Have you ever experienced this: You set a financial goal and work super hard to achieve it, but regardless of what you do, you can’t seem to make it happen. As soon as you take one step forward, something comes up to knock you back to square one.
You pay off one batch of debts, then the furnace blows and your credit card gets another workout.
You gain a new, exciting stream of business for your business, then find out two others have bailed on you. Net new money = next to nothing.
It’s like you’ve hit a wall and you can’t seem to get ahead, whether you’re looking to make more money, grow a business, pay off debt, or build your nest egg.
This is precisely the situation I’m addressing with the participants in my Master Your Mindset Course. No, I’m not going to share a link to join and suggest that you click here to grab a spot. The course has started and registration is closed.
Instead, I want to give you a sneak peek at one of the exercises I shared with my participants, because it’s a powerful way to help you gain insights into the patterns, experiences, and emotions that are keeping you stuck. It’s those experiences that are responsible for your financial thermostat setting that keeps you at your current level of results.
Yes – your financial thermostat setting.
After fifteen years of working with people to help them turn money into a helpful tool that serves their values, I know that we all perform up to the level of our financial setting and no farther. We have the equivalent of an internal money thermostat that dictates how much we can achieve.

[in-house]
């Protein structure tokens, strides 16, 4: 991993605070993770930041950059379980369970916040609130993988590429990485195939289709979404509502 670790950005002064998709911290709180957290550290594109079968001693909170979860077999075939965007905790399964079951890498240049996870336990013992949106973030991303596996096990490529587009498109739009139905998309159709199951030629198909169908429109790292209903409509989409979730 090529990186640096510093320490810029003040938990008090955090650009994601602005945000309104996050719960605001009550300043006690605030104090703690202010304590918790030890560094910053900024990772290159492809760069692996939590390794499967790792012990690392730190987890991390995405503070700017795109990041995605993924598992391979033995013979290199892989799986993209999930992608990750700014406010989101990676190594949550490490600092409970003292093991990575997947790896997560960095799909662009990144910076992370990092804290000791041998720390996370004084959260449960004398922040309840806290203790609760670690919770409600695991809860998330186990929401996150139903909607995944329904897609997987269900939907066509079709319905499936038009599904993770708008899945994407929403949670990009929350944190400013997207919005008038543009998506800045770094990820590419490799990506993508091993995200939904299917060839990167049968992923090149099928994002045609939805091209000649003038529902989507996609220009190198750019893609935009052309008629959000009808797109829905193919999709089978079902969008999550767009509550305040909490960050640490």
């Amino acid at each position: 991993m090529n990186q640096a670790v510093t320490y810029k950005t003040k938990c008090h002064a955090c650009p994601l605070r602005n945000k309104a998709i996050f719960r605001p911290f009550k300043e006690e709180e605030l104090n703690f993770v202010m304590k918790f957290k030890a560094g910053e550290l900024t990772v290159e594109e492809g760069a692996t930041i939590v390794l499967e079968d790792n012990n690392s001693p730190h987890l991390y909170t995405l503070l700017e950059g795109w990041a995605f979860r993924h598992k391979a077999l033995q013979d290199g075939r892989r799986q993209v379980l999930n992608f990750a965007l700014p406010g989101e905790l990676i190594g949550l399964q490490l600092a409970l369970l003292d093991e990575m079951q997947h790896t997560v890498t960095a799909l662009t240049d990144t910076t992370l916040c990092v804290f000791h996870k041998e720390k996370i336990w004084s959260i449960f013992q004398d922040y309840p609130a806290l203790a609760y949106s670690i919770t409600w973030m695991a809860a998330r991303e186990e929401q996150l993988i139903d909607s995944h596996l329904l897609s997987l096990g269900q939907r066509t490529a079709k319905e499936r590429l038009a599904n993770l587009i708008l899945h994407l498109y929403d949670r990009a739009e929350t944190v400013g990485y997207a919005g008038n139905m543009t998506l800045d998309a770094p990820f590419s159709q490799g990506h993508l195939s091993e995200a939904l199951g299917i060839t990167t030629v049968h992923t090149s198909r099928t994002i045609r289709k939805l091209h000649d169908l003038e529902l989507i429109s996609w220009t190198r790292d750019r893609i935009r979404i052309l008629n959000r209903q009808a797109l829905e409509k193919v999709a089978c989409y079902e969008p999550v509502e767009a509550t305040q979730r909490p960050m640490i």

If you want to achieve more or get better results with your money, you need to reset your thermostat. The way to do that is to understand the patterns, experiences and emotions that served to create the setting in the first place.
Below is a four-minute video I shot after 8 hours of recording for my course. I was tired and I had major bags under my eyes (yikes!), but I wanted to share this one strategy with you before wrapping up for the day because it gets results for my clients.
I talk about creating a money tree, which is a visual representation of your current financial situation, including all the key influencers in your life, the major events, and the financial inter-relationships between the various characters. If you did that, what would your money tree look like?
Now imagine that you did the same to represent the dynamic during your childhood. What would stand out?
You’ll be amazed by the insights you glean when you create your financial tree, complete with the major events and associated emotions from your past. Try it for yourself with the instructions below.
Insights from my money tree
In my course, I actually draw out the money tree from my childhood and early adulthood. The lessons I learned changed the game for me. They helped me to:
- Understand how I developed a scarcity mindset in my twenties without realizing it, despite being a Type A, high-achieving adolescent.
- See how the stories from my past framed what I thought was possible.
- Realize that my results had changed for the worse because of the influences in my life at the time.